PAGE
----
I wish you a happy Easter weekend!

This weekend consists of the most important celebrations in all of Christianity. Good Friday represents the death of Jesus and the limitless love of God in sending a savior to redeem us. Easter Sunday represents God’s power over death and gives us the eternal hope that all those who have confessed Christ will one day raise again and live an eternity with Jesus. We will inherent the promised the Kingdom of God!

I wish you a great weekend full of discovering the goodness of God. I hope that as you hear the stories of Jesus, your heart will both mourn and celebrate. We mourn the sinfulness of our own humanity and celebrate the redemption offered to us through the resurrection!

Be blessed!



Trouble and Triumph, Nehemiah 6: Part II

Good advice for anyone who desires to accomplish great things: “Follow God and do what He says.”

The funny thing about Christianity is how it can be misrepresented. We don’t come to Christ in hopes that all of our problems will go away. Everyone, including our great heroes in the faith, suffered through tribulation. They faced opposition from people who were both pagan and of the family of faith. They all pleaded for God’s help. Yet, for some reason, many feel as though faith in Jesus will somehow exempt us from suffering in this lifetime.


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Quick hits: My 5 favorite things from Nehemiah 1-6

#1- Nehemiah didn’t need the heavens to open up to find his purpose. He heard the problem, prayed and fasted, then set out to be the solution to the problem (Nehemiah 1:3-4). We should also be a solution in our churches and in the lives of others!

#2- Nehemiah wasn’t afraid to ask for help from a non-Jew. There are many people who do not assist the church who would offer help if asked. We need to be able to put our religion aside and welcome all people with the end result to be the glory of God. (Nehemiah 2:7-8)


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Trouble and Triumph, Nehemiah 6: Part I

In the previous five chapters, we see that Nehemiah confronts the enormous task of rebuilding the walls of Jerusalem. Not only was he tasked with motivating a group of victimized people who were living without the protection of city walls, but he was also challenged by the trio of Sanballat, Tobiah, and Geshem (referred to as the unholy trinity) and had to deal with the internal strife of Jews behaving badly with their own people.

However, the third attack upon Nehemiah may be the saddest of them all. Nehemiah 6:10-14 describes how the unholy trinity bribed Shemaiah into using the word of God (in prophecy) to scare him into hiding and to defame and to taunt the man of God. Yes, a “prophet” of God, a person whose job it was to hear from the Lord, was bribed in order to work against the purposes of God (just like Judas).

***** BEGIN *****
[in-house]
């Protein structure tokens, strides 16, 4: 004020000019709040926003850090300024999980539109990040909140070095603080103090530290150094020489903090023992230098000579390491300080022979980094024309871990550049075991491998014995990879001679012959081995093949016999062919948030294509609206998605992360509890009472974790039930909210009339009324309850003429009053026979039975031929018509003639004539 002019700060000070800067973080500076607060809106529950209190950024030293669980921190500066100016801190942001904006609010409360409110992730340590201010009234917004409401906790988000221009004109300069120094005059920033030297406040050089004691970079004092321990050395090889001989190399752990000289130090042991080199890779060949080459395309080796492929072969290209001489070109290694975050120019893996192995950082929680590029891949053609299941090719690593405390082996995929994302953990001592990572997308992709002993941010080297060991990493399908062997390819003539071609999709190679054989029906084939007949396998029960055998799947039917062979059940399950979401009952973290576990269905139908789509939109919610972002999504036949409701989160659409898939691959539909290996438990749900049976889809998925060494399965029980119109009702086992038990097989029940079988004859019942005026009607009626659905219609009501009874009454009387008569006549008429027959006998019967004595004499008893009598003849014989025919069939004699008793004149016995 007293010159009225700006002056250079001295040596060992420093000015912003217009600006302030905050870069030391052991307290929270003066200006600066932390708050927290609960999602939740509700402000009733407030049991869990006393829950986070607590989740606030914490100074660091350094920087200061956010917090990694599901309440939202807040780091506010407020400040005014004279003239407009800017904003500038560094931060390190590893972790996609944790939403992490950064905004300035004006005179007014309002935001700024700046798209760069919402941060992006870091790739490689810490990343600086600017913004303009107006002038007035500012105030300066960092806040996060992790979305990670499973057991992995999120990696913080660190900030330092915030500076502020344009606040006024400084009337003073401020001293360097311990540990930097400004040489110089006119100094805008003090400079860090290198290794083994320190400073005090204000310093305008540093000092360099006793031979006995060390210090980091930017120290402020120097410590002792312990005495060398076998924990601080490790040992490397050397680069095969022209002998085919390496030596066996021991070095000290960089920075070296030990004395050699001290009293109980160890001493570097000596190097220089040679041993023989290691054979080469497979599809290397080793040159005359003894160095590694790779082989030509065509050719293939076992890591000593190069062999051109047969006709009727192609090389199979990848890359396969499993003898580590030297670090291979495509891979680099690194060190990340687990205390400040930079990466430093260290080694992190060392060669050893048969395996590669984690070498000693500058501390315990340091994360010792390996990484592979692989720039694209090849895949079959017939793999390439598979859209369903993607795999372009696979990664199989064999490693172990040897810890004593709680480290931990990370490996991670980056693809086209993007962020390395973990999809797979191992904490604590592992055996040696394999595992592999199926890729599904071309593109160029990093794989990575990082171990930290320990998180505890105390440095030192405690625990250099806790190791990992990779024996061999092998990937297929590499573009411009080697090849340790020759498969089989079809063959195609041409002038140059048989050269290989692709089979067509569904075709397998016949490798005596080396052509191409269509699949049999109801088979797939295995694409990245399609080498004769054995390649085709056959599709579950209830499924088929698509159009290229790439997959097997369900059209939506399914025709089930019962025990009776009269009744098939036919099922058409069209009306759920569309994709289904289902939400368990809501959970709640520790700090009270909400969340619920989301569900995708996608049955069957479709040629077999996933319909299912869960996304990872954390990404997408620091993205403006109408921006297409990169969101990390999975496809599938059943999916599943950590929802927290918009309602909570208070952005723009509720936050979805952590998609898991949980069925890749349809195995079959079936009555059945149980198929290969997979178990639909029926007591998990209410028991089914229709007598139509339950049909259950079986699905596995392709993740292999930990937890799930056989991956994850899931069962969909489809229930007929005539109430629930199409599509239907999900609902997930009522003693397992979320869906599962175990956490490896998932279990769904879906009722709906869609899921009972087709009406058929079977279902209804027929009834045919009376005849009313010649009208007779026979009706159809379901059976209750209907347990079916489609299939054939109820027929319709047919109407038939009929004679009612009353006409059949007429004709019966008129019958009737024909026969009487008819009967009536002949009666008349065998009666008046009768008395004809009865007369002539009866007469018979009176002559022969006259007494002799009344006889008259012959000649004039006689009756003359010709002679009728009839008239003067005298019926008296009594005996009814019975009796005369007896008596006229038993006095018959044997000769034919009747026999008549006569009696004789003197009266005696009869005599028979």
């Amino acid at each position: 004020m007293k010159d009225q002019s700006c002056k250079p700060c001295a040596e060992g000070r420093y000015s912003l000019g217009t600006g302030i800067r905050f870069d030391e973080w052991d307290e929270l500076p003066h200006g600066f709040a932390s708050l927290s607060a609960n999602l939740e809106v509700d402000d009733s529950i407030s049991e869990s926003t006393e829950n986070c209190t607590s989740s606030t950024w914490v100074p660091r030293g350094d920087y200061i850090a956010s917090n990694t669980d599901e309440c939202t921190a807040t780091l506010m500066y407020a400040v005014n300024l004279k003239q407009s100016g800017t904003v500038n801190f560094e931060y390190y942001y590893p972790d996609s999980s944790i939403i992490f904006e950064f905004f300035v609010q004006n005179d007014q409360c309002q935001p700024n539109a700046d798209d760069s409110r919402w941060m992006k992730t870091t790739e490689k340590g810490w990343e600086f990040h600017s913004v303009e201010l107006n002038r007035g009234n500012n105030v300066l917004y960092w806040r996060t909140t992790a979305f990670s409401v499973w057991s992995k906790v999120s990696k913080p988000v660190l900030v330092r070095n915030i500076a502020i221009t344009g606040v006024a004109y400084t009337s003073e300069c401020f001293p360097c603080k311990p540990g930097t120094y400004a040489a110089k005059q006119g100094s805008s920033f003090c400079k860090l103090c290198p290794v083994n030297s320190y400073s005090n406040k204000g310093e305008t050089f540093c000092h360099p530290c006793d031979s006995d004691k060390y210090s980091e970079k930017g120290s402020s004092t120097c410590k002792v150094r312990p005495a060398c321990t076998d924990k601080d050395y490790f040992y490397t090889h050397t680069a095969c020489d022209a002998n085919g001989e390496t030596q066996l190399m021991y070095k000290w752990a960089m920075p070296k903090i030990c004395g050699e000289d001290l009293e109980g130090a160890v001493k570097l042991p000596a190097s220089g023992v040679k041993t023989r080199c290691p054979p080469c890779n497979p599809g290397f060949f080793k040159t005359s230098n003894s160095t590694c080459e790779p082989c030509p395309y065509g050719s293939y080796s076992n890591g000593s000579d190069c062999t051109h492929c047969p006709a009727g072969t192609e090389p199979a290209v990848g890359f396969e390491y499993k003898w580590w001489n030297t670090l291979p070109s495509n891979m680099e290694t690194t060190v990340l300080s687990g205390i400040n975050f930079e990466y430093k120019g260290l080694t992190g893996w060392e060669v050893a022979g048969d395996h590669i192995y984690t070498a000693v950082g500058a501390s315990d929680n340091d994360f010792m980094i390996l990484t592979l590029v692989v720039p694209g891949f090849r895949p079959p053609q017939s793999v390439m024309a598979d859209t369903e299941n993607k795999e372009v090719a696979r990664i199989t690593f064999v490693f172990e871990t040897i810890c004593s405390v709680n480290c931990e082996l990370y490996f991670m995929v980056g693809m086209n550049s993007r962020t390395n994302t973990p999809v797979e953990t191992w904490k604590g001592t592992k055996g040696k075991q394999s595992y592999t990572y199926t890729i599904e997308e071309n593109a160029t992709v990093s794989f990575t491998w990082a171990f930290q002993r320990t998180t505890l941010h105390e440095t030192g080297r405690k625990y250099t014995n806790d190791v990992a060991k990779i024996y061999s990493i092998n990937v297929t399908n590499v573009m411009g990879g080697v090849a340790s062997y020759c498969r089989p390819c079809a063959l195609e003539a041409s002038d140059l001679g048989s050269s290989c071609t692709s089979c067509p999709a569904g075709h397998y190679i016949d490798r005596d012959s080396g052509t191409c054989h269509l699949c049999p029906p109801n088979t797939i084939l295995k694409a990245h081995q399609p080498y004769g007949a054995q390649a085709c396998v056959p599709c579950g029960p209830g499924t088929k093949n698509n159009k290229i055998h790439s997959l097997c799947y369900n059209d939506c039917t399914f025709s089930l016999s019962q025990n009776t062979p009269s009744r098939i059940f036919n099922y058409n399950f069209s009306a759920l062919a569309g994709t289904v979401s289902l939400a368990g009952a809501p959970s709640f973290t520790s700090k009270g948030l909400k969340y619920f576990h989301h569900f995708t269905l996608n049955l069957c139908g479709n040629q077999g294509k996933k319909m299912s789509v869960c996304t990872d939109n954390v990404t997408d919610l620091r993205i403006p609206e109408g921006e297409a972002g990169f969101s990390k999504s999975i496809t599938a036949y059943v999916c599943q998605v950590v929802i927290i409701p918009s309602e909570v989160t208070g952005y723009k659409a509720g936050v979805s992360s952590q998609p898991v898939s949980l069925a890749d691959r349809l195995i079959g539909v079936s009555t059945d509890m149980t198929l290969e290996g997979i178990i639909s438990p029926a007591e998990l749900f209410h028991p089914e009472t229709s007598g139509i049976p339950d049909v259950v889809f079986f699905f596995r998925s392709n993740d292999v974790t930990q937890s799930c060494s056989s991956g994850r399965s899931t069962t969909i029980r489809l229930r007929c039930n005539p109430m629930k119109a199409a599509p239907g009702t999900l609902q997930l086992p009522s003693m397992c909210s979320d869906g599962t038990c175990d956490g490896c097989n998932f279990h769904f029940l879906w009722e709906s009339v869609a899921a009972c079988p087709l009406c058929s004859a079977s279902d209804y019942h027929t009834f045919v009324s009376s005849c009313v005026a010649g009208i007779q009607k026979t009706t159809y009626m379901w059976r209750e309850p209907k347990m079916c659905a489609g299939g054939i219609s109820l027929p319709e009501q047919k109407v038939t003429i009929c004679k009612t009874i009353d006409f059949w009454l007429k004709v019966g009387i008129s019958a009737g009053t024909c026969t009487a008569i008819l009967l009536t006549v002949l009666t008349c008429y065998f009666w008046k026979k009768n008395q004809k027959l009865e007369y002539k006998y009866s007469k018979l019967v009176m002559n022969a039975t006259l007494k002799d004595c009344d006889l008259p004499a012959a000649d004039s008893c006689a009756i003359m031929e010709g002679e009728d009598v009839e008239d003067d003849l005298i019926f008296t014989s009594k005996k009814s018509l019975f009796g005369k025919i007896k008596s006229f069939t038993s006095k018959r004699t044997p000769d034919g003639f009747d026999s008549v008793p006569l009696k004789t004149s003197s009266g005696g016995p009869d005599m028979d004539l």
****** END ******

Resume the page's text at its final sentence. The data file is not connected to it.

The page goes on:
As Christians, we must be careful about lending an ear to anyone who says that they heard from God. Even the people who look, sound, and talk spiritual are not always representing God but rather their own agenda. Consider the following:


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Moses, the Promised Land, and My Ministry.

The reality is that most who enter the ministry do so because of the love they have for God, the passion to fulfill their call, and to minister effectively to people. If it was for the money, most of us would not have chosen the ministry. (And we are thankful that God provides!).

However, that idealism can lead us to make the great mistake in which we take ownership of our congregations and people. The term “my church” should be used more so as a reference of belonging, not in reference ownership. It is, and will always be, God’s church! We are stewards of the churches that God gives us the pleasure of serving.

Consider the story of Moses as he leads the people out of Egypt and to the Promised Land. The people murmured constantly and worked against the purposes of God. They consistently undermined Moses’ leadership. Some of them tried to go back to Egypt (who had tried to kill them all before crossing the Red Sea).

Ultimately, God grew tired of the Israelite’s rebellion. He tells Moses (in Numbers 14:11-12):


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